The organization behind the Firefox web browser is getting ready to launch its platform for mobile phones. Firefox OS has been in development for some time, but today Mozilla announced that it has 23 partners lined up to support the launch of the new smartphone operating system, including ZTE (who will build some of the first phones), Qualcomm (who makes the chip that powers that phone), and carriers including Sprint, Deutsche Telekom and Telefonika.
The first Firefox OS phones could launch this summer, although it might not be until next year that we start to see models hit the US.
In a press conference at Mobile World Congress in Barcelona Spain, Mozilla officials expressed some pretty lofty (and idealistic) goals for the project, including an emphasis on “open” technologies.
Unlike Google, Apple, Microsoft, Canonical and most companies that offer smartphone operating systems, Mozilla is somewhat better positioned to preach preach support for emphasizing open access to platforms over profits, because Mozilla is a non-profit organization.
Mozilla’s approach toward doing that is to support HTML5 and other web technologies for apps and even the entire user interface for Firefox OS. That means if you can develop a website you can develop an app that will run on a Firefox phone.
Historically web apps have been sort of second-class citizens on mobile devices. While the original iPhone was also designed to run apps written with web technologies, users and developers quickly complained that those apps didn’t run as well as the native apps which Apple had written for the phone, and that led Apple to quickly launch a software developer kit and App Store for native apps.
But web technologies have come a long way in the last few years. Mobile broadband connections are faster than they were, and apps written with web technologies can run even without an internet connection in many cases.
That said, the first Firefox OS phones aren’t designed to be superphones. They’re low-end devices that are designed to be affordable… which means that early customers might not be expecting bleeding edge performance.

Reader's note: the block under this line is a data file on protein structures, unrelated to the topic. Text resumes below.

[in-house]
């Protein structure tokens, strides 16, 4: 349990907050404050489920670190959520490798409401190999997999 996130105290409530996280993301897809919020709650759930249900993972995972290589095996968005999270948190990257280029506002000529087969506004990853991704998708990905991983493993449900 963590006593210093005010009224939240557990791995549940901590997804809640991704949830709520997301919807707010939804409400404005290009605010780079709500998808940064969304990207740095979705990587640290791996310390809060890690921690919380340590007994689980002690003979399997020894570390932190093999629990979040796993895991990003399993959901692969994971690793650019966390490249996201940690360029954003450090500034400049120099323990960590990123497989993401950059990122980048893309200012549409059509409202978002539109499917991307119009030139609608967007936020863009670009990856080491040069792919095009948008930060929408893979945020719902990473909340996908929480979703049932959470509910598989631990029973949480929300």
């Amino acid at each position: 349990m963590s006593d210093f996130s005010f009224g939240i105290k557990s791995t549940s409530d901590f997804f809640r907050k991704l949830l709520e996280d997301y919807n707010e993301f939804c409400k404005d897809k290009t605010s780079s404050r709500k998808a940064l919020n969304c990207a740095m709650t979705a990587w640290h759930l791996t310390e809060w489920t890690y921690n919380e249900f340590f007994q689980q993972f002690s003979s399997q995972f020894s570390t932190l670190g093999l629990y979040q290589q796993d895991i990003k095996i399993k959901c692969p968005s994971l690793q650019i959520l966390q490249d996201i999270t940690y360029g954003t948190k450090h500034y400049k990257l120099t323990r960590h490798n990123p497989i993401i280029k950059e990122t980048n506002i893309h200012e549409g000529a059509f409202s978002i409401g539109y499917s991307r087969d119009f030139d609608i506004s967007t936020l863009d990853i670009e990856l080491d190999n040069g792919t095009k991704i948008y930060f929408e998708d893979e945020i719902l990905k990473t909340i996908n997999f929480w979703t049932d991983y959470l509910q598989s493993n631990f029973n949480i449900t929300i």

For instance, one of the first developer phones will be the ZTE Open, which features a Qualcomm MSM7225A ARM Cortex-A5 processor, a 3.5 inch 480 x 320 pixel display, 256MB of RAM, and just 512MB of storage.
The phone does have decent connectivity options though, including WiFi, Bluetooth, GPS, FM Radio, and GSM and UMTS support.
Mozilla is also showing off upcoming devices including the ZTE Fire smartphone, the Alcatel OneTouch Fire, and says Huawei and LG are also working on phones that will run the open source operating system.
So what about carriers? Why would they want to sign onto Firefox OS? Mozilla spelled out a pretty good reason: While there will be a Firefox Marketplace for apps, the organization also expects third party app stores to pop up — and they’ll be fully supported. That means carriers can develop their own app stores and use their own payment methods.
Whether that’s something users want or care about (or something that will cause more headaches and hoops to jump through for developers) remains to be seen. But if carrier start pushing Firefox OS phones hard enough, and if customers start buying them, hopefully we’ll start to see developers write (or port) high quality apps for the platform.
Please correct me if I’m wrong, but I get the impression that they are setting this up to be the more like the next “smart feature phone” OS as opposed to a straight up smartphone OS?
No, they’re just getting their foot in the door at the lower end of the price range and in poorer countries rather than initially targeting rich developers and customers in rich countries who are already saturated with choice.
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